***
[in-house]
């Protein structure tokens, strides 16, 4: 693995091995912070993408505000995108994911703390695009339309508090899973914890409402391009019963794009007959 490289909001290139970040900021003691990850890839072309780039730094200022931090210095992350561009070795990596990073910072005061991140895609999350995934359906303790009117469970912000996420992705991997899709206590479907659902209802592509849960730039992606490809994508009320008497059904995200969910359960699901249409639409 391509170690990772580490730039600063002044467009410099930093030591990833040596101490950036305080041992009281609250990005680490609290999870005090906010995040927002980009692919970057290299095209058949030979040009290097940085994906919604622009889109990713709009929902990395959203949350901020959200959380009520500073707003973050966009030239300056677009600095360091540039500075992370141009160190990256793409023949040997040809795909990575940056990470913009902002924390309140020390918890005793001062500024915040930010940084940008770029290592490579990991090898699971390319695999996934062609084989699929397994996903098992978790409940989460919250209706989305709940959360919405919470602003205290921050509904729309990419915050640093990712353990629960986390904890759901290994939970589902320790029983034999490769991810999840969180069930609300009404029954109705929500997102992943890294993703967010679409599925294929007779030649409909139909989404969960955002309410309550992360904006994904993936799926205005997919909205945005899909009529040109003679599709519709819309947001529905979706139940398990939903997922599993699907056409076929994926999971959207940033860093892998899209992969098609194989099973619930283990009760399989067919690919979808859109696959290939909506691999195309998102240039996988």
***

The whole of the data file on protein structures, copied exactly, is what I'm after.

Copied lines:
[in-house]
């Protein structure tokens, strides 16, 4: 693995091995912070993408505000995108994911703390695009339309508090899973914890409402391009019963794009007959 490289909001290139970040900021003691990850890839072309780039730094200022931090210095992350561009070795990596990073910072005061991140895609999350995934359906303790009117469970912000996420992705991997899709206590479907659902209802592509849960730039992606490809994508009320008497059904995200969910359960699901249409639409 391509170690990772580490730039600063002044467009410099930093030591990833040596101490950036305080041992009281609250990005680490609290999870005090906010995040927002980009692919970057290299095209058949030979040009290097940085994906919604622009889109990713709009929902990395959203949350901020959200959380009520500073707003973050966009030239300056677009600095360091540039500075992370141009160190990256793409023949040997040809795909990575940056990470913009902002924390309140020390918890005793001062500024915040930010940084940008770029290592490579990991090898699971390319695999996934062609084989699929397994996903098992978790409940989460919250209706989305709940959360919405919470602003205290921050509904729309990419915050640093990712353990629960986390904890759901290994939970589902320790029983034999490769991810999840969180069930609300009404029954109705929500997102992943890294993703967010679409599925294929007779030649409909139909989404969960955002309410309550992360904006994904993936799926205005997919909205945005899909009529040109003679599709519709819309947001529905979706139940398990939903997922599993699907056409076929994926999971959207940033860093892998899209992969098609194989099973619930283990009760399989067919690919979808859109696959290939909506691999195309998102240039996988």